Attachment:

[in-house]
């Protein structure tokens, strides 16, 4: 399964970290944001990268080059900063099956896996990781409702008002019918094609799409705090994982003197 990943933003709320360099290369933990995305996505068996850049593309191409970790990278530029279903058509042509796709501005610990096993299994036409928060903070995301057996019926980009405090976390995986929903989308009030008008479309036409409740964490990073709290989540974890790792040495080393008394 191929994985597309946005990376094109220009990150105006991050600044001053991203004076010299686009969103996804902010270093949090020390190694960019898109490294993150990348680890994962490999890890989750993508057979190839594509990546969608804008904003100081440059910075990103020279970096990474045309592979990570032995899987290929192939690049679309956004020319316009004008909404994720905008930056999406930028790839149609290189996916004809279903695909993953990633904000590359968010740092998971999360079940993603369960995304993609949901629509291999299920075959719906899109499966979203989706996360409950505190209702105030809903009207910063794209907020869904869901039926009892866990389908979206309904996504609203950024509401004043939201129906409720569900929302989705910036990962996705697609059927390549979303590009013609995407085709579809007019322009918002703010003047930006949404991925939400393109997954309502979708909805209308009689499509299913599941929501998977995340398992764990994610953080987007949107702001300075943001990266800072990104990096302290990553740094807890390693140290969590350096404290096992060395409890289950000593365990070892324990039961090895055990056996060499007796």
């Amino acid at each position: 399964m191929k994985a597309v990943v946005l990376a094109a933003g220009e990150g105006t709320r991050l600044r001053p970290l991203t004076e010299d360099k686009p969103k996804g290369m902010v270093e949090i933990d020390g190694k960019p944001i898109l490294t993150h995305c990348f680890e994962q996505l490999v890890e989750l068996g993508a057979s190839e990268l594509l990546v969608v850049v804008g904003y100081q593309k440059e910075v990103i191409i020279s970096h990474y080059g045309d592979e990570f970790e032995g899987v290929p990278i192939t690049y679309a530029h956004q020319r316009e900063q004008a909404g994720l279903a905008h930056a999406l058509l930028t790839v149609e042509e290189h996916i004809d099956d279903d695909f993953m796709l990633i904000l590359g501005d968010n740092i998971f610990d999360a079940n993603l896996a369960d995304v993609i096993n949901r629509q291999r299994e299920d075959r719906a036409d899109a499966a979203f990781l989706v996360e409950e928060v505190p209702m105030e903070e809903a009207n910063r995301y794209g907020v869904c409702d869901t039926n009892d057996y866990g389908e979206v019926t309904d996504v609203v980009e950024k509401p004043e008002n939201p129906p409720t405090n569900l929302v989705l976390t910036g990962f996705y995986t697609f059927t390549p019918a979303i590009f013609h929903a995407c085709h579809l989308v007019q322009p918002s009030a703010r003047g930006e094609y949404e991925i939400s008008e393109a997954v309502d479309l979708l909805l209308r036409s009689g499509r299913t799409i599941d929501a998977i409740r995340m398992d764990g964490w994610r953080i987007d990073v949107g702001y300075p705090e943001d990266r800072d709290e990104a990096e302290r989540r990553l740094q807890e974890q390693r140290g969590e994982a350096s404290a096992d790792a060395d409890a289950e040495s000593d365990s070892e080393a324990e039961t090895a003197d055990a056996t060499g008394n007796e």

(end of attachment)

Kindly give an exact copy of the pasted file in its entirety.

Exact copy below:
[in-house]
């Protein structure tokens, strides 16, 4: 399964970290944001990268080059900063099956896996990781409702008002019918094609799409705090994982003197 990943933003709320360099290369933990995305996505068996850049593309191409970790990278530029279903058509042509796709501005610990096993299994036409928060903070995301057996019926980009405090976390995986929903989308009030008008479309036409409740964490990073709290989540974890790792040495080393008394 191929994985597309946005990376094109220009990150105006991050600044001053991203004076010299686009969103996804902010270093949090020390190694960019898109490294993150990348680890994962490999890890989750993508057979190839594509990546969608804008904003100081440059910075990103020279970096990474045309592979990570032995899987290929192939690049679309956004020319316009004008909404994720905008930056999406930028790839149609290189996916004809279903695909993953990633904000590359968010740092998971999360079940993603369960995304993609949901629509291999299920075959719906899109499966979203989706996360409950505190209702105030809903009207910063794209907020869904869901039926009892866990389908979206309904996504609203950024509401004043939201129906409720569900929302989705910036990962996705697609059927390549979303590009013609995407085709579809007019322009918002703010003047930006949404991925939400393109997954309502979708909805209308009689499509299913599941929501998977995340398992764990994610953080987007949107702001300075943001990266800072990104990096302290990553740094807890390693140290969590350096404290096992060395409890289950000593365990070892324990039961090895055990056996060499007796």
């Amino acid at each position: 399964m191929k994985a597309v990943v946005l990376a094109a933003g220009e990150g105006t709320r991050l600044r001053p970290l991203t004076e010299d360099k686009p969103k996804g290369m902010v270093e949090i933990d020390g190694k960019p944001i898109l490294t993150h995305c990348f680890e994962q996505l490999v890890e989750l068996g993508a057979s190839e990268l594509l990546v969608v850049v804008g904003y100081q593309k440059e910075v990103i191409i020279s970096h990474y080059g045309d592979e990570f970790e032995g899987v290929p990278i192939t690049y679309a530029h956004q020319r316009e900063q004008a909404g994720l279903a905008h930056a999406l058509l930028t790839v149609e042509e290189h996916i004809d099956d279903d695909f993953m796709l990633i904000l590359g501005d968010n740092i998971f610990d999360a079940n993603l896996a369960d995304v993609i096993n949901r629509q291999r299994e299920d075959r719906a036409d899109a499966a979203f990781l989706v996360e409950e928060v505190p209702m105030e903070e809903a009207n910063r995301y794209g907020v869904c409702d869901t039926n009892d057996y866990g389908e979206v019926t309904d996504v609203v980009e950024k509401p004043e008002n939201p129906p409720t405090n569900l929302v989705l976390t910036g990962f996705y995986t697609f059927t390549p019918a979303i590009f013609h929903a995407c085709h579809l989308v007019q322009p918002s009030a703010r003047g930006e094609y949404e991925i939400s008008e393109a997954v309502d479309l979708l909805l209308r036409s009689g499509r299913t799409i599941d929501a998977i409740r995340m398992d764990g964490w994610r953080i987007d990073v949107g702001y300075p705090e943001d990266r800072d709290e990104a990096e302290r989540r990553l740094q807890e974890q390693r140290g969590e994982a350096s404290a096992d790792a060395d409890a289950e040495s000593d365990s070892e080393a324990e039961t090895a003197d055990a056996t060499g008394n007796e």